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Mozambique, 19 June 2014: Major birth and civil registration project to reach thousands in Nampula

Mariza Iusuffo, 4, with her brand new birth certificate, provided through “The right to have rights” project in Nampula.
© UNICEF Mozambique/2014/Emidio Machiana
Mariza Iusuffo, 4, with her brand new birth certificate, provided through “The right to have rights” project in Nampula.

19 June 2014, Nampula-Rapale district, Mozambique – Four-year-old Mariza Iussufo is perhaps not fully aware of the life-changing event that happened to her today, when the enthusiastic crowd at Namachilo community suddenly turned silent as her name was called out. As she quickly replied “yes” with her tiny and delicate voice, her proud father lovingly nudged her forward to retrieve her birth certificate from the Nampula Governor’s representative. As she grows up and enjoys the benefits of the document she held in her hands, Mariza will surely one day understand that her right to be recognized with a legal name and nationality had just been fulfilled.

“Shortly after she was born, my daughter went to live with her mother very far away from here, in Angoche district,” said her father Ussene Iussufo. “They came back one year ago, but time has passed and we never had the chance to register Mariza. I heard about the opportunity to register her here today without having to walk too far, and so we came.”

Mariza was the first of thousands of children to be registered by the accelerated birth registration project, “The Right to Have Rights”, launched today in Rapale district. The project aims to bring birth and civil registration services to more than half a million people in three districts of Nampula Province.

“My daughter’s mother also never had an ID card herself. I brought her along and she got hers too!” said Ussene Iussufo with relief. Thousands of people like her still don’t have their ID cards, as their births were never officially registered anywhere. One of them is Bresneve, who also attended the launch event and got his birth certificate and ID card for the first time at the age of 24. This has been a major barrier for him for employment and to process official documents, and is now resolved, much to his relief.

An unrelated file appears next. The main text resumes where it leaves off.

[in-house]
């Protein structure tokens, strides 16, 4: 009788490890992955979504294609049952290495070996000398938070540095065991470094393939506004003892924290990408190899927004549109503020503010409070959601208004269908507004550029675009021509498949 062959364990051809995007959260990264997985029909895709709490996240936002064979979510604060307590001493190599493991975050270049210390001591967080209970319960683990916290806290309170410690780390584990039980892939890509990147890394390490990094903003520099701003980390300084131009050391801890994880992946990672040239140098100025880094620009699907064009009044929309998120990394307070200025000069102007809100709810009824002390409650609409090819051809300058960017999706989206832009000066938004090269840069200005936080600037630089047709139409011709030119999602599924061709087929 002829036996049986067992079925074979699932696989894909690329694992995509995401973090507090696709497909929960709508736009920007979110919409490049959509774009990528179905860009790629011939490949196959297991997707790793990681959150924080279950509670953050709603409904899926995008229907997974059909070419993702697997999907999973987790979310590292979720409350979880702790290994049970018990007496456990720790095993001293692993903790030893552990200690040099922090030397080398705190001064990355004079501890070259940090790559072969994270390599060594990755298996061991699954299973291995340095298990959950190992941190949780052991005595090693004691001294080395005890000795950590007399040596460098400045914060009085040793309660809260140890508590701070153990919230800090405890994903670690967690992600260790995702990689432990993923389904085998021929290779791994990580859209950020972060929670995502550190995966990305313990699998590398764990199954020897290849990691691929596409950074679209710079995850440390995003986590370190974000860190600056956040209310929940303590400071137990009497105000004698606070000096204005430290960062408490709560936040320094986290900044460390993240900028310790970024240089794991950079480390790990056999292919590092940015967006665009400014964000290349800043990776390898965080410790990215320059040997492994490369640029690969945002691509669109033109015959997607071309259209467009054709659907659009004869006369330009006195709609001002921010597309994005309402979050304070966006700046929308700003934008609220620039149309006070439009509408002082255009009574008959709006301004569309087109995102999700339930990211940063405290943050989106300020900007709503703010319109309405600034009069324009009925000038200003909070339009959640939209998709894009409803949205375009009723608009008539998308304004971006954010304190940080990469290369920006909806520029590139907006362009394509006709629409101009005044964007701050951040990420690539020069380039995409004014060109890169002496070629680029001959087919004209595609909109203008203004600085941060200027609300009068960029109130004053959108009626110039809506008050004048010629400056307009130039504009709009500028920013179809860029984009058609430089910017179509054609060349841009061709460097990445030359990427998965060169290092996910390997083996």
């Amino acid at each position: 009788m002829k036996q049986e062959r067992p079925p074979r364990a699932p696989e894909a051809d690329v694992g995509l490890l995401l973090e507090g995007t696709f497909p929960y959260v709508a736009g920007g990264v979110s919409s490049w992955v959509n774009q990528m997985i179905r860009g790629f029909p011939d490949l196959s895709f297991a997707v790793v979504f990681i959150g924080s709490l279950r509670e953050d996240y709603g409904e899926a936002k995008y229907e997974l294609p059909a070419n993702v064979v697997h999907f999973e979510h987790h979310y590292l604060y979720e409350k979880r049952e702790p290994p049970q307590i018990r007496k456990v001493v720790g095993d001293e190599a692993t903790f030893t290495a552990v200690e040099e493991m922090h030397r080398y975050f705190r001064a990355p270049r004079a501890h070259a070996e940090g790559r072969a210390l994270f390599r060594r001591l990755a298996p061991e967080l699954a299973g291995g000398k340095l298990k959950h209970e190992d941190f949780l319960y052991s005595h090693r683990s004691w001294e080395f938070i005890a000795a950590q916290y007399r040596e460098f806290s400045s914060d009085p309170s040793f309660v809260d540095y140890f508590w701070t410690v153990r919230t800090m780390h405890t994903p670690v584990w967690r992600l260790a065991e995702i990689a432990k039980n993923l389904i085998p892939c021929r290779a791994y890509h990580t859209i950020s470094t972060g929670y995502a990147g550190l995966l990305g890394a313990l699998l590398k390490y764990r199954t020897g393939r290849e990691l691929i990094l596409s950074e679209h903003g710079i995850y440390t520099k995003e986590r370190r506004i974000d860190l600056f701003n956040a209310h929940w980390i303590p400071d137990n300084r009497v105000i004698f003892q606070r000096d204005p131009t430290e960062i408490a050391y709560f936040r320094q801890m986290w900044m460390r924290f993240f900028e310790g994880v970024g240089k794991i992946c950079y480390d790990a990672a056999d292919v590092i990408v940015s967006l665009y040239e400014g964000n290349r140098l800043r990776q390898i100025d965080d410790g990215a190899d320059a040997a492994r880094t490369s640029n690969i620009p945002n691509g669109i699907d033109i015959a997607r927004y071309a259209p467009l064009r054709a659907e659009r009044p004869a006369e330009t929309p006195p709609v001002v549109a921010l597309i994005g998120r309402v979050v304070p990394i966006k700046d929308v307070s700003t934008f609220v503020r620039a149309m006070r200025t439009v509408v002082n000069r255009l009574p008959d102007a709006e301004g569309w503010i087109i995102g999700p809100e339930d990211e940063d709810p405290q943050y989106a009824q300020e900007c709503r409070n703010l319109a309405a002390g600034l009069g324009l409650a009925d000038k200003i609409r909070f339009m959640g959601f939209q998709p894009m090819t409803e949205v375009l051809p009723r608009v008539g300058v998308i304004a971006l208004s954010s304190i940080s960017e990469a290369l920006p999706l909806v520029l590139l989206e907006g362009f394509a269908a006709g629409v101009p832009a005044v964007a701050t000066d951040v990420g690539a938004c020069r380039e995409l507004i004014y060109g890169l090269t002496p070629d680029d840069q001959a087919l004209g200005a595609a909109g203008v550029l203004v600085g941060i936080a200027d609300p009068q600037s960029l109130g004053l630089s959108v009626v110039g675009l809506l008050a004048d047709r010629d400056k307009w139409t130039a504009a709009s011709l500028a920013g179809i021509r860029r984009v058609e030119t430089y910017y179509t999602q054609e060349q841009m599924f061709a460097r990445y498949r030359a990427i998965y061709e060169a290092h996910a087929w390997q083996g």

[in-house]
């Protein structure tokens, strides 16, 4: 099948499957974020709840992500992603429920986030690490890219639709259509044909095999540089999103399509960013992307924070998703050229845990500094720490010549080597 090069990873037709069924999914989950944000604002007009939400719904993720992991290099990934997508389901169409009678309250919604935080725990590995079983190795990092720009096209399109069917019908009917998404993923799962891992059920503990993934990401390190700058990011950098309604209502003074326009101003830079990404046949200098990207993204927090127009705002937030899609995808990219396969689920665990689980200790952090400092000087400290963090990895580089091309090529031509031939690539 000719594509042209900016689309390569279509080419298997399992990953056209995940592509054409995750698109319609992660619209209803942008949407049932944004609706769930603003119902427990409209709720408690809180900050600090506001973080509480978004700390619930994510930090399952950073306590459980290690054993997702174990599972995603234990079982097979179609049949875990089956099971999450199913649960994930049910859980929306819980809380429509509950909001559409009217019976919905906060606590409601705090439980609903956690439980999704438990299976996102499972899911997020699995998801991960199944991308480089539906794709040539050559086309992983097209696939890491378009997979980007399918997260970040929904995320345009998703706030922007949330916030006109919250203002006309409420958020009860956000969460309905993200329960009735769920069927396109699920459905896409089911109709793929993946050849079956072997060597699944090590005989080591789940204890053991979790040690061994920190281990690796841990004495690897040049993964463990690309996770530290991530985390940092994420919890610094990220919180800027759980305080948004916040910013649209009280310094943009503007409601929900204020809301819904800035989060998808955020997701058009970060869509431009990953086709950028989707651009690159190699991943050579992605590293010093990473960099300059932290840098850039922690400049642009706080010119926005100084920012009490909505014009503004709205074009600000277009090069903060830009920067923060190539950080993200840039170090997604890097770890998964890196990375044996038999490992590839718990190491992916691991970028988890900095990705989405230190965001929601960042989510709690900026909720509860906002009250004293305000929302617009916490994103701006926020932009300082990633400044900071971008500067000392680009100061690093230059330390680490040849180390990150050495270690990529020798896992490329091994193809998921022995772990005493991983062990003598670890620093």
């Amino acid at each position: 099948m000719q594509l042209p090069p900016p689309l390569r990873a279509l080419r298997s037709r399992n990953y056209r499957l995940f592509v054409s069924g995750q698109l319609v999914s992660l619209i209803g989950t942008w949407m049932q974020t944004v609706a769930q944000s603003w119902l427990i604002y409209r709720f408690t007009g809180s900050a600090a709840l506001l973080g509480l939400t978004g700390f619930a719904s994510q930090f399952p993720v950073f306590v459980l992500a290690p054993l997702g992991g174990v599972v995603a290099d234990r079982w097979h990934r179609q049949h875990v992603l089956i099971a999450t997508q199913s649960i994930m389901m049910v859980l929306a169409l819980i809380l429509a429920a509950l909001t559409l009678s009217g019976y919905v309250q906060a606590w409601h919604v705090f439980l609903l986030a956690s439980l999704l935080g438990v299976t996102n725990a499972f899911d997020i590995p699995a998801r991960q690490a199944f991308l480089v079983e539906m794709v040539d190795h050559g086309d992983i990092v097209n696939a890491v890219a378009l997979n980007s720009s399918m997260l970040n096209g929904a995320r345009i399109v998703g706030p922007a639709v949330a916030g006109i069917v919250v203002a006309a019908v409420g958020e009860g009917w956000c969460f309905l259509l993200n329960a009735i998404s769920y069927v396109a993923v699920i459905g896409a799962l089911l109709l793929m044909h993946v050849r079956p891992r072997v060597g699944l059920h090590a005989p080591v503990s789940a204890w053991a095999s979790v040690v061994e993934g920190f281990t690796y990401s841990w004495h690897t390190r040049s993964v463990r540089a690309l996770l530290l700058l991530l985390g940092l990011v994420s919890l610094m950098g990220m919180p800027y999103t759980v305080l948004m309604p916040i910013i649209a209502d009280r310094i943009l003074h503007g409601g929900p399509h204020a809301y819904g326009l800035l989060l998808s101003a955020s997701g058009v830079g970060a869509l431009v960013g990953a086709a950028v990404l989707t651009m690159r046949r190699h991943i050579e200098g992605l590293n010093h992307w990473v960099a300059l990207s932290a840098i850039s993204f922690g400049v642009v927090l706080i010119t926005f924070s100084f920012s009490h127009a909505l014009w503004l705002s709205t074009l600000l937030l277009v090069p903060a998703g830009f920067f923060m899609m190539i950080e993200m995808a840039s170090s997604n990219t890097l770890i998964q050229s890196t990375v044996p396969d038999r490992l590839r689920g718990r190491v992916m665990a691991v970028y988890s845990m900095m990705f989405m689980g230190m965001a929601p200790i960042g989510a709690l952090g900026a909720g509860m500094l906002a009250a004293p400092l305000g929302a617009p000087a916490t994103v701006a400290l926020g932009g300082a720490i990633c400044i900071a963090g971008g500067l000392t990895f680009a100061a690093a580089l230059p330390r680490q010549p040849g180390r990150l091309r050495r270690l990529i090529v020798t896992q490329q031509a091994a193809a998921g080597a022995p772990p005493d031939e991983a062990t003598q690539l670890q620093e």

“The right to have rights” is a public-private partnership between the Ministry of Justice, the Ministry of the Interior, and UNICEF, with funding from the Swedish Embassy of Mozambique and Lúrio Green Resources SA, a forestation company that operates in Nampula Province.

“We are delighted to support this innovative project that we hope will touch the lives of many in Nampula,” said Sweden’s Ambassador to Mozambique, Ms. Ulla Andrén. “Civil registration is a cornerstone of development and a gateway to education, health care jobs, and protection from violence and abuse.”

Birth registration is a fundamental human right as it is the legal recognition of a person’s existence and establishes identity, citizenship and family ties. In Mozambique it is also the basis for acquiring a national identity card, which in turn is required for establishing a bank account and for accessing the social security system, among other things.

UNICEF Representative, Dr Koen, discusses with Ussene Iussufo about the importance of birth registration and the rights it confers to his daughter Mariza.
© UNICEF Mozambique/2014/Emidio Machiana
UNICEF Representative, Dr Koen, discusses with Ussene Iussufo about the importance of birth registration and the rights it confers to his daughter Mariza.

“This initiative addresses the inalienable ‘first right’ that every child has to a name and an identity,” said UNICEF Representative Dr. Koenraad Vanormelingen. “The benefits of birth registration will follow a child throughout its life, and this is especially important for the poorest and most marginalised among them.”

With a total budget of $5.2 million, the project aims to provide birth certificates and national identification documents to 520,000 children and adults in the districts of Rapale, Ribaue and Mecuburi in Nampula Province. Less than half of children under the age of 5 in Nampula have birth certificates, with the figure dropping down to only 17 percent for the population aged 0 to 64. Because an ID card cannot be issued without a birth certificate, it is therefore assumed that 8 out of 10 persons in Nampula do not possess an ID card, which is generally required for employment.

“We believe everyone has a right to a legally recognized name and identity, and we are happy to be a part of a project that will guarantee this right to our employees and their families,” said Mr. Carlos Augusto, Human Resources Manager of Lúrio Green Resources.

The project is set to be completed by 2016, and its positive results are expected to be replicated in other districts and provinces throughout Mozambique.

For more information, please contact:

Patricia Nakell, UNICEF Mozambique,
Email: pnakell@unicef.org

Gabriel Pereira, UNICEF Mozambique,
Email:gpereira@unicef.org

 

 

 
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